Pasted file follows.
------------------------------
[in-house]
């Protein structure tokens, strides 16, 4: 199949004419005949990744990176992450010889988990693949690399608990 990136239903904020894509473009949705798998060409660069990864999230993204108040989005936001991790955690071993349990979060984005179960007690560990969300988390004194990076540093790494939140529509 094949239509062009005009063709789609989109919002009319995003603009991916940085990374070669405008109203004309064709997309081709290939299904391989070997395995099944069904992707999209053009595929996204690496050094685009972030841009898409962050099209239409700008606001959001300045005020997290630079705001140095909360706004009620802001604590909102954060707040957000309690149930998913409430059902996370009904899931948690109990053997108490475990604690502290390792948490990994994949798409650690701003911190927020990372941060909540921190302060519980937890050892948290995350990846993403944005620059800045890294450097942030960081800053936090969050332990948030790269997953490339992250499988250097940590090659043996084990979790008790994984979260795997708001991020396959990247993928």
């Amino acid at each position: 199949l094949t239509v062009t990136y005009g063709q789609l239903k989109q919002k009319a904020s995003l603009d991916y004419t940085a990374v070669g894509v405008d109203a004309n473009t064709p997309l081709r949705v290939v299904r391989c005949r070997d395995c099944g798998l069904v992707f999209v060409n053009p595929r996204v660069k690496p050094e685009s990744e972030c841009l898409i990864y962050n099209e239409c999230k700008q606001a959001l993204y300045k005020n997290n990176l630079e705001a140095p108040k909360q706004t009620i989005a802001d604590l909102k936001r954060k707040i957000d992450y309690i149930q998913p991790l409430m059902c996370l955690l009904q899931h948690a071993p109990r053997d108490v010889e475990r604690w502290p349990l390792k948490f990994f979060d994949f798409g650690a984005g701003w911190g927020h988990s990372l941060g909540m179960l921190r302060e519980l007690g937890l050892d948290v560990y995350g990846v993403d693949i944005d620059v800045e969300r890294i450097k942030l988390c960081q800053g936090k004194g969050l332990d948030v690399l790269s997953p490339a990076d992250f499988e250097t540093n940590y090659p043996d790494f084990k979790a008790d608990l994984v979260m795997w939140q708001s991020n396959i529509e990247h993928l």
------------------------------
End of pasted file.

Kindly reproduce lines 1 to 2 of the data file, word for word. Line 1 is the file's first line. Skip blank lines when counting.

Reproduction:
[in-house]
């Protein structure tokens, strides 16, 4: 199949004419005949990744990176992450010889988990693949690399608990 990136239903904020894509473009949705798998060409660069990864999230993204108040989005936001991790955690071993349990979060984005179960007690560990969300988390004194990076540093790494939140529509 094949239509062009005009063709789609989109919002009319995003603009991916940085990374070669405008109203004309064709997309081709290939299904391989070997395995099944069904992707999209053009595929996204690496050094685009972030841009898409962050099209239409700008606001959001300045005020997290630079705001140095909360706004009620802001604590909102954060707040957000309690149930998913409430059902996370009904899931948690109990053997108490475990604690502290390792948490990994994949798409650690701003911190927020990372941060909540921190302060519980937890050892948290995350990846993403944005620059800045890294450097942030960081800053936090969050332990948030790269997953490339992250499988250097940590090659043996084990979790008790994984979260795997708001991020396959990247993928």